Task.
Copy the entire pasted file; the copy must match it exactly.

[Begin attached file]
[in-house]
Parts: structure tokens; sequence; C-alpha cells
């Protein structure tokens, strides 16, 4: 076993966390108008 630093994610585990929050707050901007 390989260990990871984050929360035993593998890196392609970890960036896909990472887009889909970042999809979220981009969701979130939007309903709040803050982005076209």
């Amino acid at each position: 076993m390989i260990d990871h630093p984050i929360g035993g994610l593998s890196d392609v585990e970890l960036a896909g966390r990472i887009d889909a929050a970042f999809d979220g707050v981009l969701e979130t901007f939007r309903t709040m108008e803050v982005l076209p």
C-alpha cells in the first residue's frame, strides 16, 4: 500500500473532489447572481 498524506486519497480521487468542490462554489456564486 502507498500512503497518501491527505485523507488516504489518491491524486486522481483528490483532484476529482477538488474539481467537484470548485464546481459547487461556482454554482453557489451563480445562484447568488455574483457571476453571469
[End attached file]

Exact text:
[in-house]
Parts: structure tokens; sequence; C-alpha cells
């Protein structure tokens, strides 16, 4: 076993966390108008 630093994610585990929050707050901007 390989260990990871984050929360035993593998890196392609970890960036896909990472887009889909970042999809979220981009969701979130939007309903709040803050982005076209």
């Amino acid at each position: 076993m390989i260990d990871h630093p984050i929360g035993g994610l593998s890196d392609v585990e970890l960036a896909g966390r990472i887009d889909a929050a970042f999809d979220g707050v981009l969701e979130t901007f939007r309903t709040m108008e803050v982005l076209p």
C-alpha cells in the first residue's frame, strides 16, 4: 500500500473532489447572481 498524506486519497480521487468542490462554489456564486 502507498500512503497518501491527505485523507488516504489518491491524486486522481483528490483532484476529482477538488474539481467537484470548485464546481459547487461556482454554482453557489451563480445562484447568488455574483457571476453571469